Tuesday, June 14, 2011

Questions about Manners and Etiquette

Manners are such a tricky topic. They vary so widely among families, classes, and cultures. What is commonplace in one setting is horribly rude in another. To complicate matters further, manners are often arbitrary. Why, for example, is holding up one's thumb congratulatory, but the middle finger is insulting? Why are some words considered unfit for polite company, despite originally having innocuous meanings? Why are dishes passed counterclockwise in a family setting?


Although there may be good historical answers to these questions, very few people today know the origin of many rules of etiquette (myself included). At what point, then, should a rule of etiquette be retired? If the only function of a rule is to make obvious who belongs and who doesn't, then the rule is no longer fulfilling the spirit of manners, which is to be considerate of others. However, if I decide that a rule is outdated and stop following it, I become inconsiderate of those who still find it important.

Personally, I find good manners to be very important. This is why I am sociable even when I'd rather be curled up with a good book and why I compromise even when I know think I am right. I try to be considerate of others, regardless of the situation. I have little patience for people who are rude. I am somewhat easily hurt, reacting to inconsiderate comments or actions as if they were deliberate slights (because if I had said or done it, it would have been on purpose).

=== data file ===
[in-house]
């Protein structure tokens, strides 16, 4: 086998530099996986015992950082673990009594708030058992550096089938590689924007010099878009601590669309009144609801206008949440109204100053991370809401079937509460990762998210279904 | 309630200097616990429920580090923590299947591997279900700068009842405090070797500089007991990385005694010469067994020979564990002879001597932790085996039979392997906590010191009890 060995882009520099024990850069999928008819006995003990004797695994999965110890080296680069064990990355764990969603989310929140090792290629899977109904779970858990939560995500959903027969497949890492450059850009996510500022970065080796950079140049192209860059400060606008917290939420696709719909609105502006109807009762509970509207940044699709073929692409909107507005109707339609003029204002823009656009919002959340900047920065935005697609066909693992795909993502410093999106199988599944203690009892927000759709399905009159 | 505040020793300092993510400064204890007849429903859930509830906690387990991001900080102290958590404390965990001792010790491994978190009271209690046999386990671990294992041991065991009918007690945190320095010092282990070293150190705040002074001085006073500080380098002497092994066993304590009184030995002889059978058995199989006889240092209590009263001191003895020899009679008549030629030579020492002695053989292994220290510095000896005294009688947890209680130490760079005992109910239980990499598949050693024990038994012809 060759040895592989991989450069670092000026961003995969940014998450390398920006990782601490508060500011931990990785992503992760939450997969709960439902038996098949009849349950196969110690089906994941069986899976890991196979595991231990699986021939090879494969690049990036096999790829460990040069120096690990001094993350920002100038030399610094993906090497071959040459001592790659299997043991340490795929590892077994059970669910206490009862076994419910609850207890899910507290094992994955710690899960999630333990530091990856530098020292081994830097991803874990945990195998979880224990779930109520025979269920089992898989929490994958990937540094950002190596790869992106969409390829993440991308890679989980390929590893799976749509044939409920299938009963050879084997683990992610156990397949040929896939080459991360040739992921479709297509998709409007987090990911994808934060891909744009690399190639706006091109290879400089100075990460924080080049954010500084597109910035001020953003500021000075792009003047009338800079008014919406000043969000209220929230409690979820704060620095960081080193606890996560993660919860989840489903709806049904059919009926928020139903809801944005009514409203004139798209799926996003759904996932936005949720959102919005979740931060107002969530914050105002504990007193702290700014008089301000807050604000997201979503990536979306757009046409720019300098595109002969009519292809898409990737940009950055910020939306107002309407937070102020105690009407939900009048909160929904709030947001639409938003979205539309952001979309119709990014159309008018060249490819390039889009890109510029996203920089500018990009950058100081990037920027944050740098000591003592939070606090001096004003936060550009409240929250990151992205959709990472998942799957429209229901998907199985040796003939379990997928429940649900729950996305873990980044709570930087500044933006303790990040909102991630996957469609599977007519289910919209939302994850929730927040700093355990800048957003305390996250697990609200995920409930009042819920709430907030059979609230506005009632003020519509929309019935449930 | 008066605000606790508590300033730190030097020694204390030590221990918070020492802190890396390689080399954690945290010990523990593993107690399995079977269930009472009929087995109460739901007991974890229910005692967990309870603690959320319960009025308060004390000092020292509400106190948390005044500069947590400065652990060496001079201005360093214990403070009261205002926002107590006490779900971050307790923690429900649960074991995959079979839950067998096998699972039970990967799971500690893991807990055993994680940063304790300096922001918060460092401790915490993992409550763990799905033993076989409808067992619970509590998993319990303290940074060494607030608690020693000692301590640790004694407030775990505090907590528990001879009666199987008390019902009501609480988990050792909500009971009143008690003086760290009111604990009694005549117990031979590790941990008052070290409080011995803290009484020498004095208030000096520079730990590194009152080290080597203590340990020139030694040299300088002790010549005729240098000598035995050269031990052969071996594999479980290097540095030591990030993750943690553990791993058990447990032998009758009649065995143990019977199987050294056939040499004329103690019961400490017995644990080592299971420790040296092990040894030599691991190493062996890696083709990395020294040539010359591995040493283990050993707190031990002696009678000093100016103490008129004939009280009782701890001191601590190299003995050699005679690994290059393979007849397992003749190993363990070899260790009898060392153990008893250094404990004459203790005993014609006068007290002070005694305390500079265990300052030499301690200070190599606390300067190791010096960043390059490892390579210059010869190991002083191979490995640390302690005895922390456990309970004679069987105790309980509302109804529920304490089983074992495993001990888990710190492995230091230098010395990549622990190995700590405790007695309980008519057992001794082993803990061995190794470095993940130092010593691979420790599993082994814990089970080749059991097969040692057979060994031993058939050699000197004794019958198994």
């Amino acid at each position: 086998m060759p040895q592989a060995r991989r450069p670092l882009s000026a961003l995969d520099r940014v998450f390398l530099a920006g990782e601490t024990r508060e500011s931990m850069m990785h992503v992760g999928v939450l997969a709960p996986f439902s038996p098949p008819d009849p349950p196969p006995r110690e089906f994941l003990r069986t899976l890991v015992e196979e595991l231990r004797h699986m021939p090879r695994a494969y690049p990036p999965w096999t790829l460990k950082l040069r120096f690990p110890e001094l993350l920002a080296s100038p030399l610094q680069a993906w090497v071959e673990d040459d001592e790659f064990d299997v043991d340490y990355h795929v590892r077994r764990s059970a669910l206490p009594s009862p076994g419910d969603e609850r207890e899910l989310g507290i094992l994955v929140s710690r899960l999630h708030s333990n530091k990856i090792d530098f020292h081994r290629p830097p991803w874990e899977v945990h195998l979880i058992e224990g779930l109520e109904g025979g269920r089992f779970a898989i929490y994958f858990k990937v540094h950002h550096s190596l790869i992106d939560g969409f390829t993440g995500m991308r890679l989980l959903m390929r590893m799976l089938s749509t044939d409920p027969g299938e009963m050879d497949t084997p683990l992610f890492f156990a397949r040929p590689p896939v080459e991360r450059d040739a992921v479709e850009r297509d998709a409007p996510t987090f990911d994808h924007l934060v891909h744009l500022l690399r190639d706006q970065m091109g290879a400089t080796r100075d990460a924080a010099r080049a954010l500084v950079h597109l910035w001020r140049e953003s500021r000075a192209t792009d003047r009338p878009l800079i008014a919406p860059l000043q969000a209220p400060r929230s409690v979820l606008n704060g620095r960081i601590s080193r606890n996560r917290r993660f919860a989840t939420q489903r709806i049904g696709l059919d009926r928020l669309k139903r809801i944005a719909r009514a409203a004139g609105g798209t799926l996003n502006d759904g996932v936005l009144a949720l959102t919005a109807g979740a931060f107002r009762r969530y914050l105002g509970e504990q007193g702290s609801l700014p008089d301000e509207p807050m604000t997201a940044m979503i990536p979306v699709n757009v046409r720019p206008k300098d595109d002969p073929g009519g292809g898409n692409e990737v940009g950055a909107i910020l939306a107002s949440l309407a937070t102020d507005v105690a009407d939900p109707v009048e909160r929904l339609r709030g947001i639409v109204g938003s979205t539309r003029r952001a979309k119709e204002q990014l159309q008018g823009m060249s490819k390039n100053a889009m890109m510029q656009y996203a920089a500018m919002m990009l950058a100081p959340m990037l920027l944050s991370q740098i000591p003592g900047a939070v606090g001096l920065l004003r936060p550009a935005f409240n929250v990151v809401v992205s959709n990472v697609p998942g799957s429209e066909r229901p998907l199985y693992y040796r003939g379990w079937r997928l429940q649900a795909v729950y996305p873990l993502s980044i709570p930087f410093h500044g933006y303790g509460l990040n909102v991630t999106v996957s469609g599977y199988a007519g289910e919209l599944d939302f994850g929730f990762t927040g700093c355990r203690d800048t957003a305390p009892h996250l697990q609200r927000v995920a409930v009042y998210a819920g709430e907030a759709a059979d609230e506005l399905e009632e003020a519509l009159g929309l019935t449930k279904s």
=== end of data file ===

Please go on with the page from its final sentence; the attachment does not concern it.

Things that bother me include baiting someone, swearing, and repeated interruptions. In some circumstances, I am bothered by inappropriate clothing for the occasion, but this is becoming less insulting as I realize that most people truly consider jeans to be acceptable in almost any situation. I am grossed out by bad table manners (mouth open, blowing one's nose, loud burps). I think thank you, you're welcome, excuse me, and sorry are hard to overuse.
And I have no idea about the rules of golf...

There are other rules of etiquette that, while I appreciate their presence, I do not miss in their absence. Having the door held for me, using the right silverware at the right time, or being introduced when meeting new people. Also, I'm certain there are rules I don't even know that I likely break on a regular basis.

Finally, there are the constantly evolving rules of technology. Is it acceptable to text while talking to someone in person? I'd say no. What about accept an incoming call? Probably... Should call waiting be used? How? What is the acceptable limit of time to take before responding to a voice message or text? What topics can be discussed in an email or on Facebook and which should be saved for face-to-face? I don't know.

Is it possible to draw a line on the continuum of manners, to decide which are non-negotiable, beneficial, or superfluous? Where do manners originate and how can they be retired? What are you teaching your children?

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